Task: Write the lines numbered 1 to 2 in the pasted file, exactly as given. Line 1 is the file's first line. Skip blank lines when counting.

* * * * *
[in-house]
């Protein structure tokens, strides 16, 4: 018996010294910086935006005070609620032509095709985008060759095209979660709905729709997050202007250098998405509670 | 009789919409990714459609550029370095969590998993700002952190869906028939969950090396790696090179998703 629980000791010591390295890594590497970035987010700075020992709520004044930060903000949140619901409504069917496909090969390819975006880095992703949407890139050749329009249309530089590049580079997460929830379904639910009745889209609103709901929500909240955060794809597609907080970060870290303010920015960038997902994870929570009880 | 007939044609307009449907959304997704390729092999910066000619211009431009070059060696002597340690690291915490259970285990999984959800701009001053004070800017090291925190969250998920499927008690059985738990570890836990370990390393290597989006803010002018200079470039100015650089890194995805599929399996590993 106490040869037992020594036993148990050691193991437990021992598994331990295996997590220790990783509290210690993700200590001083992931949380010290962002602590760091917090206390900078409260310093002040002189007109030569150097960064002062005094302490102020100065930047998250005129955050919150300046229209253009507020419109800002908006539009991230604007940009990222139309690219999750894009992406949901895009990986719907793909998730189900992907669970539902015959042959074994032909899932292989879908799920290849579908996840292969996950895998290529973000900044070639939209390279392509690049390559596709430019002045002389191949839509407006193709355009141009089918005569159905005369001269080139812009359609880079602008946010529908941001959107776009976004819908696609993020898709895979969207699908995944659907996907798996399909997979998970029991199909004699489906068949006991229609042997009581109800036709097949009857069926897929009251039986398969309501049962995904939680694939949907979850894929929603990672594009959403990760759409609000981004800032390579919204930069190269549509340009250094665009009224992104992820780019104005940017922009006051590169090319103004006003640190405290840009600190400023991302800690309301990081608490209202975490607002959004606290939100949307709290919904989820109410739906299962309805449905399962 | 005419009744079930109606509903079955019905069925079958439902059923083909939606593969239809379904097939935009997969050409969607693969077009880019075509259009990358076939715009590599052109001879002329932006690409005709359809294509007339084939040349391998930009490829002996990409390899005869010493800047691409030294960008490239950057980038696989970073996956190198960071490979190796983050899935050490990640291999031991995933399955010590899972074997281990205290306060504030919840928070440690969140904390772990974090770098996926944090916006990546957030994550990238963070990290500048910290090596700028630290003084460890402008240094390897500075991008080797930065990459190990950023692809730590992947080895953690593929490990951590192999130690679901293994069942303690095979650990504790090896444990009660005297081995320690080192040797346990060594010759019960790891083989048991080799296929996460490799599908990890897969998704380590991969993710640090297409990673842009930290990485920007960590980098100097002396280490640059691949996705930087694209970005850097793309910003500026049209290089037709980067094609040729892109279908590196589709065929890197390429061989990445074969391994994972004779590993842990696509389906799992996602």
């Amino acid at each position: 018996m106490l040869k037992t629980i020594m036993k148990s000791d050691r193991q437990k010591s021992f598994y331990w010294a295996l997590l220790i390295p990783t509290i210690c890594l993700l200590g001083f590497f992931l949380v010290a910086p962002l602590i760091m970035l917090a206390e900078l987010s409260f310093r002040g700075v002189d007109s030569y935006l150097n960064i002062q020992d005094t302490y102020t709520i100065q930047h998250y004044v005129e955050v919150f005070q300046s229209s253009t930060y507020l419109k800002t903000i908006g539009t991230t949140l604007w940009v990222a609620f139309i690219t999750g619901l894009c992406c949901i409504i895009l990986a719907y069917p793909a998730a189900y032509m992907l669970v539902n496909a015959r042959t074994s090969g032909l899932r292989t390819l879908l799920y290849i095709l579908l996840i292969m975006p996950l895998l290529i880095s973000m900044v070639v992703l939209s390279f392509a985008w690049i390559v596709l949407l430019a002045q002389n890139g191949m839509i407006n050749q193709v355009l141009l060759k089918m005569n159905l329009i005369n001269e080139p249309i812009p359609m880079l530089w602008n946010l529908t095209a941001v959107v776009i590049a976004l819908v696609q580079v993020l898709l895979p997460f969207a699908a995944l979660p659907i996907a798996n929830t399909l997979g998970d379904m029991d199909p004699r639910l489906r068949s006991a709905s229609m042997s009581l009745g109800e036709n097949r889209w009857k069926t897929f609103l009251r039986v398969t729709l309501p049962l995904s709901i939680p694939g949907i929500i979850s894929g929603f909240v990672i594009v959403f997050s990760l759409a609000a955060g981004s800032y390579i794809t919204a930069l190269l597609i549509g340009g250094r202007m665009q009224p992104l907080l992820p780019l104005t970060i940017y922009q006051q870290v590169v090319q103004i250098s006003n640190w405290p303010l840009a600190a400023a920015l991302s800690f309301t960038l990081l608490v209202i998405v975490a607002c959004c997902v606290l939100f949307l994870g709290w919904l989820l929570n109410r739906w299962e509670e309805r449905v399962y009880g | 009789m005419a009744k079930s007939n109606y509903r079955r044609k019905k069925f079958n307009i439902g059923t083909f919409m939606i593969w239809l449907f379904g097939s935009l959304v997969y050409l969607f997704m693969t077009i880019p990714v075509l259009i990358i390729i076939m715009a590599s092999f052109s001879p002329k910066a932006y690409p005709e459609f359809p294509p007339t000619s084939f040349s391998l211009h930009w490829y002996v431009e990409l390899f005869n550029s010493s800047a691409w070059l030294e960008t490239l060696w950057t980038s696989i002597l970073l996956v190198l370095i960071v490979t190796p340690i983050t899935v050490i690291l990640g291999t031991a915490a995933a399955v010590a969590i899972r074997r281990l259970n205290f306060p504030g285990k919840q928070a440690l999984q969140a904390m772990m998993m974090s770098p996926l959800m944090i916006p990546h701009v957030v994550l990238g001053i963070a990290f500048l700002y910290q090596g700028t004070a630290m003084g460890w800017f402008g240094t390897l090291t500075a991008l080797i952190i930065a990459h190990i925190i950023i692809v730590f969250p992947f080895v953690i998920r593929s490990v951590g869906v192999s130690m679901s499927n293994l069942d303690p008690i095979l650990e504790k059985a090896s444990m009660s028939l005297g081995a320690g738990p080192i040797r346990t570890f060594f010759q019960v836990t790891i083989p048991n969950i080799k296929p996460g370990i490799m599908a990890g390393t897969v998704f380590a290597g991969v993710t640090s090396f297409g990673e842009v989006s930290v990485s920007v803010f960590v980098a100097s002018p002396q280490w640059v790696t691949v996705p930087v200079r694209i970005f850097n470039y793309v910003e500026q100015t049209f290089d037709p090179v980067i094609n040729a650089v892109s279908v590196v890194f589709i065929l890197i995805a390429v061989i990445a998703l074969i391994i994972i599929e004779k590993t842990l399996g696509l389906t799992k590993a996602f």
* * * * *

[in-house]
């Protein structure tokens, strides 16, 4: 018996010294910086935006005070609620032509095709985008060759095209979660709905729709997050202007250098998405509670 | 009789919409990714459609550029370095969590998993700002952190869906028939969950090396790696090179998703 629980000791010591390295890594590497970035987010700075020992709520004044930060903000949140619901409504069917496909090969390819975006880095992703949407890139050749329009249309530089590049580079997460929830379904639910009745889209609103709901929500909240955060794809597609907080970060870290303010920015960038997902994870929570009880 | 007939044609307009449907959304997704390729092999910066000619211009431009070059060696002597340690690291915490259970285990999984959800701009001053004070800017090291925190969250998920499927008690059985738990570890836990370990390393290597989006803010002018200079470039100015650089890194995805599929399996590993 106490040869037992020594036993148990050691193991437990021992598994331990295996997590220790990783509290210690993700200590001083992931949380010290962002602590760091917090206390900078409260310093002040002189007109030569150097960064002062005094302490102020100065930047998250005129955050919150300046229209253009507020419109800002908006539009991230604007940009990222139309690219999750894009992406949901895009990986719907793909998730189900992907669970539902015959042959074994032909899932292989879908799920290849579908996840292969996950895998290529973000900044070639939209390279392509690049390559596709430019002045002389191949839509407006193709355009141009089918005569159905005369001269080139812009359609880079602008946010529908941001959107776009976004819908696609993020898709895979969207699908995944659907996907798996399909997979998970029991199909004699489906068949006991229609042997009581109800036709097949009857069926897929009251039986398969309501049962995904939680694939949907979850894929929603990672594009959403990760759409609000981004800032390579919204930069190269549509340009250094665009009224992104992820780019104005940017922009006051590169090319103004006003640190405290840009600190400023991302800690309301990081608490209202975490607002959004606290939100949307709290919904989820109410739906299962309805449905399962 | 005419009744079930109606509903079955019905069925079958439902059923083909939606593969239809379904097939935009997969050409969607693969077009880019075509259009990358076939715009590599052109001879002329932006690409005709359809294509007339084939040349391998930009490829002996990409390899005869010493800047691409030294960008490239950057980038696989970073996956190198960071490979190796983050899935050490990640291999031991995933399955010590899972074997281990205290306060504030919840928070440690969140904390772990974090770098996926944090916006990546957030994550990238963070990290500048910290090596700028630290003084460890402008240094390897500075991008080797930065990459190990950023692809730590992947080895953690593929490990951590192999130690679901293994069942303690095979650990504790090896444990009660005297081995320690080192040797346990060594010759019960790891083989048991080799296929996460490799599908990890897969998704380590991969993710640090297409990673842009930290990485920007960590980098100097002396280490640059691949996705930087694209970005850097793309910003500026049209290089037709980067094609040729892109279908590196589709065929890197390429061989990445074969391994994972004779590993842990696509389906799992996602």